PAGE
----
Troutpoint, I understand that restaurants are businesses, and I am not so unsophisticated that I don't get the difference between upselling and trying to take advantage of customers who may be reluctant to fight back when a restaurant attempts to victimize them with some of the maneuvers described on this thread. That type of behavior on the part of a restaurant and it's employees is despicable.

                        2. re: jfood

                          For me, it's not about having to apologize, it's about having one more thing that I have to remember is now a freaking "special request". I have to remember to ask NOT to have lemon in my water, which I find ridiculous. Now we also have to make a point of explicitly requesting tap water. The default should be the simplest version, then add on's special requests.

                          Thankfully, this trend has not hit North Carolina yet, and I'm keeping my fingers crossed that it doesn't, because I don't know that I could remain civil if such bs were pulled on me.

                          It's not the one little thing, it's the constant barage of many many many little things.

                          1. re: abowes

                            Thank you. The lemon thing drives me crazy. It makes my water taste like bad lemonade. I usually forget to say no lemon and end up trying to fish the lemon out of the water with a salad fork.

                            1. re: bonmann

                              Fruit water belongs in spas, not in restaurants.

                      2. I bring my own bottled water ... and then get charged a "corkage".

                        2 Replies
                        1. re: ipsedixit

                          I believe that would more accurately be a "screwage" ;-D

                        2. The tap water/bottled water phenomenon has not reached our local restaurants in any great way, other than at the nicer restaurants, they offer bottled, but they always offer tap first. I've only had one occasion when we've traveled where a wait person looked down his nose at me for ordering tap water, and said, "tap? You're sure?" and I said, "Why? Is there something wrong with the tap water here? Is it unsafe?"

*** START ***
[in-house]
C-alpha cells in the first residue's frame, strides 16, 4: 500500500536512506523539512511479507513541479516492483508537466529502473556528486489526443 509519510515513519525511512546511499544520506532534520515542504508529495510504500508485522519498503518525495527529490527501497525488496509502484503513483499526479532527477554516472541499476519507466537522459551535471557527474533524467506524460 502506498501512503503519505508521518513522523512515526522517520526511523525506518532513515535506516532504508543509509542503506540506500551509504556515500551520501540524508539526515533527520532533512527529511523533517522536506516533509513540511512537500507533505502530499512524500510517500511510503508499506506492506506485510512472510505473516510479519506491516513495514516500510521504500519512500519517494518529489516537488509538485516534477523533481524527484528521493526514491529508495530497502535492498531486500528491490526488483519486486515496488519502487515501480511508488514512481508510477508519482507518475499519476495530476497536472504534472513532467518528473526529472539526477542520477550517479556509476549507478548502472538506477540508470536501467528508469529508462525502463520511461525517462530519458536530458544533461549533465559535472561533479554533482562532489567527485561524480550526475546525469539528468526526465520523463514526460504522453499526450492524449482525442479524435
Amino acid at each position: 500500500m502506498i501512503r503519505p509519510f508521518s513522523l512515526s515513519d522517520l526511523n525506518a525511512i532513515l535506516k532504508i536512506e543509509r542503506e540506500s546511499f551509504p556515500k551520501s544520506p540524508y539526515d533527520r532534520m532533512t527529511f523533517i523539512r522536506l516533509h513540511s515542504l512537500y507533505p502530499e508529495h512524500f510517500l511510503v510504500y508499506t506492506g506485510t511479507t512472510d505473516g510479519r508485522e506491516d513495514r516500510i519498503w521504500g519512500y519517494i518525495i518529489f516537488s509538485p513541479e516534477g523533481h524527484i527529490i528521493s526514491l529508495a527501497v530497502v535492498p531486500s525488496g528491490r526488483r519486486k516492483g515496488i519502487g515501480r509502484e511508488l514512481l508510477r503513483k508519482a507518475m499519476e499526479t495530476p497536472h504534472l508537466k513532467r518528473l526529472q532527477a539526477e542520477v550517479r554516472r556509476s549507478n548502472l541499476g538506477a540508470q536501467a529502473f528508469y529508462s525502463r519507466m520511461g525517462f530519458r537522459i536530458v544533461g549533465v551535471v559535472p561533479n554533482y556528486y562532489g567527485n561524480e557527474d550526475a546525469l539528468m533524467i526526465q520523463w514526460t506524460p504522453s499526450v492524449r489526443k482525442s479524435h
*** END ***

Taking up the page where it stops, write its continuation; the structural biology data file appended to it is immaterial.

Personally, I think the whole bottled water business is hooey. Unless you live on the beach or are using well water, there's nothing wrong with water from the tap. It's sanitized, filtered, flouridated and just FINE. It's WATER, for heaven's sake, not fine wine.

                          3 Replies
                          1. re: Andiereid

                            Whoa baby, my well water is awesome. I get it tested every other year and it has less chemicals than most city water.

                            1. re: jfood

                              Ah yes, my apologies, jfood. I am originally from Arkansas, where "well water" means LOTS of iron, very high hardness, some sulfur and other unspeakable stinky compounds that make the tap water undrinkable.

                              But for the record, those "chemicals" aren't ALL bad.

                              1. re: Andiereid

                                no prob Mr A. Hard water is really bad, hence the Culligan Man.

                          2. BF and I have talked about this a lot and agree our preference is when the server asks if we would like "tap or bottled water." Then if we want bottled we can specify if we want sparkling or flat. It drives me up the wall when the server only asks, "do you want flat or sparkling?" and I have to tell them no, I'd prefer tap. The flat/sparkling upsell is so annoyingly transparent that I would love for it to stop.

                            1. I remember going out to lunch at a fancy place in Santa Monica once with about a dozen co-workers. It was the boss's birthday. His administrative assistant had made a reservation. When we arrived, the table was ready for us, and - I could not believe this - before we even sat down, the wait staff had ALREADY poured Acqua Panna water into every water glass on the table. (Perhaps the admin. asst. had naively answered "OK" when they asked if we would want water?) They continued pouring freely throughout the meal, although several people ordered iced tea, soft drinks, wine, etc. When the luncheon was over, the check came. It included a $72 charge just for the water! At the time I was a graduate student and $72 could have fed me for a month. Imagine how mortified I was when all of us except the boss were asked to split the tab evenly! To this day - 10 years later - I NEVER order bottled water in a restaurant.

                              2 Replies
                              1. re: 2m8ohed